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The Bestiary Chronicles is both a modern fable on the rise of artificial intelligence and a testament to how shockingly fast AI is evolving.
Leslie Katz leads a team that explores the intersection of tech and culture, plus all manner of awe-inspiring science, from space to AI and archaeology. When she’s not smithing words, she’s probably playing online word games, tending to her garden or referring to herself in the third person.
You might expect a comic book series featuring art generated by artificial intelligence technology to be full of surreal images that have you tilting your head trying to grasp what kind of sense-shifting madness you’re looking at.
Not so with the images in The Bestiary Chronicles, a free, three-part comics series from Campfire Entertainment, a New York-based production house focused on creative storytelling.
In The Lesson, a teacher tells students about the monsters that ruined their planet. The team behind the comic used the phrase “Hitchcock Blonde” to describe the story’s heroine to AI art-generation tool Midjourney, “and more often than not she came out looking like Grace Kelly,” says writer Steve Coulson.
The visuals in the trilogy — believed to be the first comics series made with AI-assisted art — are stunning. They’re also stunningly precise, as if they’ve come straight from the hand of a seasoned digital artist with a very specific story and style in mind.
“Deep underground, the last remnants of humanity gather to learn about the monsters that have destroyed their planet,” reads a description of The Lesson, the visually rich retro-futuristic third comic in the trilogy. All three are available for download now on Campfire’s site, and also come in softcover and hardcover printed anthologies.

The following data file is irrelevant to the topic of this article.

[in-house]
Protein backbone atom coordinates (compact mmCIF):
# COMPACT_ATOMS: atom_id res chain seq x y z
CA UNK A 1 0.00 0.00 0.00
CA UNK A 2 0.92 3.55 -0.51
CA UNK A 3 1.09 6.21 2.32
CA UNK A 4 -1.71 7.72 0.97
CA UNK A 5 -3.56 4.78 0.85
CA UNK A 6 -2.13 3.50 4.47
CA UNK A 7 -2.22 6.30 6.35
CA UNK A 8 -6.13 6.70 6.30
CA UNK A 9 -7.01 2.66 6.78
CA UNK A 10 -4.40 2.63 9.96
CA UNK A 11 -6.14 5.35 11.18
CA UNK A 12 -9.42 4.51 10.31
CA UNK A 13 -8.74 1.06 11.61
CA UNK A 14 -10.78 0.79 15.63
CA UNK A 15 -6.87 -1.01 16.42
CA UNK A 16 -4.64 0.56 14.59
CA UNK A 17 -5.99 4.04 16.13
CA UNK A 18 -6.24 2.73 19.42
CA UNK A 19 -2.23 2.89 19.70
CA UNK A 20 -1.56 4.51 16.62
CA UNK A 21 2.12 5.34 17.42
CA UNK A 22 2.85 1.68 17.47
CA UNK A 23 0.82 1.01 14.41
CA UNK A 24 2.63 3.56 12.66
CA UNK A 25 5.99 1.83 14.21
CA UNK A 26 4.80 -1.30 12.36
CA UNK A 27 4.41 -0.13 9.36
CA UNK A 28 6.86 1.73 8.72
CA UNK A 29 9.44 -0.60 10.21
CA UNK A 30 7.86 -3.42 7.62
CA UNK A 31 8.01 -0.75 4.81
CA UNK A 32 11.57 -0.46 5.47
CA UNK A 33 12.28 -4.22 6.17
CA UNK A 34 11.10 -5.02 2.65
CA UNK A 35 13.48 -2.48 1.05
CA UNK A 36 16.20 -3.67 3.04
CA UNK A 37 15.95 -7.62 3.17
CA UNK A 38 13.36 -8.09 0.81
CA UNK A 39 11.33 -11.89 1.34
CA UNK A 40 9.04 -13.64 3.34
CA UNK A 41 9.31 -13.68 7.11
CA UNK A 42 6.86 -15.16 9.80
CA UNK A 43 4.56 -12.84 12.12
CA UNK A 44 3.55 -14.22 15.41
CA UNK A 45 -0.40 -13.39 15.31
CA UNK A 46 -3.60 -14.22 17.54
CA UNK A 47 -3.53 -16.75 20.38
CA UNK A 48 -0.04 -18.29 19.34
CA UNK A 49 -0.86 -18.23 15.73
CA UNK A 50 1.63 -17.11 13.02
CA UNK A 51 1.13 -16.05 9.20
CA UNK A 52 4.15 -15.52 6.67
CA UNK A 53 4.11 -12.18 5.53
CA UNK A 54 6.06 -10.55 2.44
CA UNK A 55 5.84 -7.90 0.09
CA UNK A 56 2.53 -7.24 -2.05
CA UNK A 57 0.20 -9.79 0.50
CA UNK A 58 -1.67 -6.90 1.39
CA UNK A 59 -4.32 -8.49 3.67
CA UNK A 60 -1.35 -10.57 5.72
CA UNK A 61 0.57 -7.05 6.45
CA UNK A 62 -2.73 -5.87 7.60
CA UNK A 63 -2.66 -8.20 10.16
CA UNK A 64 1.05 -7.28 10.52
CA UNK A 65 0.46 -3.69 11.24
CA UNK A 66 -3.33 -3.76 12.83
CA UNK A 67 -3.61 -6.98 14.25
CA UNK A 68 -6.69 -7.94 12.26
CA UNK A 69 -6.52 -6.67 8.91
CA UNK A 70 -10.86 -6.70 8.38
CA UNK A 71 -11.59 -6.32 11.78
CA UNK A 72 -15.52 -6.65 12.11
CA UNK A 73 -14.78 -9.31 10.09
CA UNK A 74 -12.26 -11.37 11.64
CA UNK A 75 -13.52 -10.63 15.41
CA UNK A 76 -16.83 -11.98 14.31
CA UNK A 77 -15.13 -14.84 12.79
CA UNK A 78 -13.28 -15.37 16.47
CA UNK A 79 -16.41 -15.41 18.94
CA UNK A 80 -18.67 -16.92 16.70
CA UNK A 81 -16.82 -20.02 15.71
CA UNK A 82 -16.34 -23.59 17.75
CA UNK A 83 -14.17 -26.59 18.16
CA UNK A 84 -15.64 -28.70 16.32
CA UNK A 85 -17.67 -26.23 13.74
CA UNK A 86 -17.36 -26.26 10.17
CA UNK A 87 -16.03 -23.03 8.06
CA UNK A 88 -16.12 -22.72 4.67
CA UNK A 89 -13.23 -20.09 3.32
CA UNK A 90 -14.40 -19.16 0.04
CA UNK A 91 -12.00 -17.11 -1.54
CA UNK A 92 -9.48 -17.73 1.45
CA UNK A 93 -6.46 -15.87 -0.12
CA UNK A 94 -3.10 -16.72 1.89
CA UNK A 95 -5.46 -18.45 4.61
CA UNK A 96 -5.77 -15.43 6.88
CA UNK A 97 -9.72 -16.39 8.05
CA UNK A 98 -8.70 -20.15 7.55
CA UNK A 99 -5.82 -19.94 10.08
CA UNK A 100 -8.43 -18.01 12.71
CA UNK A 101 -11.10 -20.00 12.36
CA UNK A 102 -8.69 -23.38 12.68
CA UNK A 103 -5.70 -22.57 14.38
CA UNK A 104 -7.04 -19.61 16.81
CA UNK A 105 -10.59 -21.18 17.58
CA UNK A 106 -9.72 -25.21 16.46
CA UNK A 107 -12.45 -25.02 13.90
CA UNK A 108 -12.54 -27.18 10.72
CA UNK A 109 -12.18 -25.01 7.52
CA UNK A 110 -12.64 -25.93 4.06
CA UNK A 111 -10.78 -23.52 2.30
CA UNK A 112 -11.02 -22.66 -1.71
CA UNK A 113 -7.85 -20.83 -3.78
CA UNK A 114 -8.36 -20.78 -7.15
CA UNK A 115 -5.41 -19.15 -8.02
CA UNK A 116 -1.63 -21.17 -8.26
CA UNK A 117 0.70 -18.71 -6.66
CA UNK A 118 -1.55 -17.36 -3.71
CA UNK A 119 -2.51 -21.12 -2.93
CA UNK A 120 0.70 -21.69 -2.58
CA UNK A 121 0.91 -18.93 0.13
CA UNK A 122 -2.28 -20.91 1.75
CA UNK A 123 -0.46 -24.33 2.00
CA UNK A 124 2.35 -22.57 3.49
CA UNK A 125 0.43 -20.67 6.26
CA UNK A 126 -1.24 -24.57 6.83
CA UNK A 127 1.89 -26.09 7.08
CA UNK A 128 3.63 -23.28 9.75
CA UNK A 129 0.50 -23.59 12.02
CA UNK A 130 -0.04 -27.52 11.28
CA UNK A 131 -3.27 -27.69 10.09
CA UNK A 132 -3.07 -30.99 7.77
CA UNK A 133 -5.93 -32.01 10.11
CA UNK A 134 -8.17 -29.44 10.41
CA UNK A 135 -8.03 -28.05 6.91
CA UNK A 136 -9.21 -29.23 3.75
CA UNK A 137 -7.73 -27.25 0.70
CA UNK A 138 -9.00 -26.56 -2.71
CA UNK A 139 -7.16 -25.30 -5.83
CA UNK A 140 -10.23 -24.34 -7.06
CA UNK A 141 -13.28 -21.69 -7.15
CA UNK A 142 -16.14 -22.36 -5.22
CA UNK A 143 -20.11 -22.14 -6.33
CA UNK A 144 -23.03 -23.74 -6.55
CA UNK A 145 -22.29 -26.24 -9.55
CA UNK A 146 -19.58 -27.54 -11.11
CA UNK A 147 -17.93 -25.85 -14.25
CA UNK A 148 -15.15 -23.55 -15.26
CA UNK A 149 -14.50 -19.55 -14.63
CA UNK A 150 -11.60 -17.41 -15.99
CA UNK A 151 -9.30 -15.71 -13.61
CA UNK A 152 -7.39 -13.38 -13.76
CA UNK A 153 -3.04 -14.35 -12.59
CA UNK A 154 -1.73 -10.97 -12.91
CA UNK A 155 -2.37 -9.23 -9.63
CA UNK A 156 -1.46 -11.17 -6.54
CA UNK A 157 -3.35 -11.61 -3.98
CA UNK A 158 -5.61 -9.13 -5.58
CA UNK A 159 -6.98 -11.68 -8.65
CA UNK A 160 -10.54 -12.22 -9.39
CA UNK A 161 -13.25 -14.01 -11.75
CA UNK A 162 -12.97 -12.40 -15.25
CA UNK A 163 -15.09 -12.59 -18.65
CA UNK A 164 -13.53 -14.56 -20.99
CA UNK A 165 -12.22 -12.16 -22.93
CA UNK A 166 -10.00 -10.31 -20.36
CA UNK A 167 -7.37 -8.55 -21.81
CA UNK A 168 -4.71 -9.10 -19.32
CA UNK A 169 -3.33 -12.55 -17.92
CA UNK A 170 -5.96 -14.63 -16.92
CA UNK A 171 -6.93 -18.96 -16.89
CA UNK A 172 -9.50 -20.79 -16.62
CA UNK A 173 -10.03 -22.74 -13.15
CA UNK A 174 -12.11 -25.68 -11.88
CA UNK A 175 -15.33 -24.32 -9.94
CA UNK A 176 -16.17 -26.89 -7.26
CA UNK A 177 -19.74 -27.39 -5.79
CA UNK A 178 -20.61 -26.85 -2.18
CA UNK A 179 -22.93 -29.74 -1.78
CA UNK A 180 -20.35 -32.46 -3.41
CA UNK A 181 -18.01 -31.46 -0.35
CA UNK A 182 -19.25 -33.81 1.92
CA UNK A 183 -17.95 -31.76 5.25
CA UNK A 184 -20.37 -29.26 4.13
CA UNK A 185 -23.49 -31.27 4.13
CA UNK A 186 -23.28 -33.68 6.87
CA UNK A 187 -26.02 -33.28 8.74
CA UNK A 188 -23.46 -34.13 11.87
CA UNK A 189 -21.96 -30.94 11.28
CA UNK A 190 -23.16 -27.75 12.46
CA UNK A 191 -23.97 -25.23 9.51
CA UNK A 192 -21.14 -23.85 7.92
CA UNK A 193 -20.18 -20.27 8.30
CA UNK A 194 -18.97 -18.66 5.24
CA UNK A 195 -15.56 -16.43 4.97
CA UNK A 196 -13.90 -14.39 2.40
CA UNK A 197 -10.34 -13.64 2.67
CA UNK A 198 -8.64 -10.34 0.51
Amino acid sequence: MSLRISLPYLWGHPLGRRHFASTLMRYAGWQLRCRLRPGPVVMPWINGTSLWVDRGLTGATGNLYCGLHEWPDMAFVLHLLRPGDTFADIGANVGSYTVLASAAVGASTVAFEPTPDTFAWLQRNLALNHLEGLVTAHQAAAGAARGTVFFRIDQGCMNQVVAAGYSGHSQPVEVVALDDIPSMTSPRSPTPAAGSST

Though AI-generated visual art can tend toward the wildly absurd, the photorealistic humans in The Bestiary Chronicles don’t have rearranged facial features, or limbs protruding at odd angles. The monsters — with their glowing eyes and astonishingly bad teeth — look like love children of Godzilla and Vhagar and could hardly be mistaken for anything other than rage-filled beasts.
This algorithm-assisted art looks tailor-made for the dark dystopian tale, which leans on tropes from 1960 sci-fi horror film Village of the Damned and from THX 1138, George Lucas’ 1971 debut feature film.
“We’re seeing the rise of a completely new visualization tool that will radically change the storytelling process across both the comics industry and entertainment in general,” said Steve Coulson, writer of the trilogy and creative director of the award-winning Campfire, which has created immersive fan experiences for shows including Ted Lasso, Westworld and Watchmen. Its founders thought up The Blair Witch Project.
For The Bestiary Chronicles, Coulson turned to Midjourney, a service that quickly turns short text phrases, or “prompts,” into images by scanning a giant database trained on visual art by humans. Artificial intelligence tools like it, and Stable Diffusion are as they let anyone manifest images from text in intriguing and sometimes disturbing ways.
The Bestiary Chronicles is a 114-page science fiction odyssey about monsters born from man’s technological hubris. But it also showcases the remarkable progress of products like Midjourney, which are producing increasingly more sophisticated and refined images.
“By the new year, even the trained eye probably won’t be able to perceive an AI generation from any other,” Coulson said. “It’s exciting and terrifying at the same time. But you can’t put the genie back in the bottle, so we’re embracing the future as fast as we can.”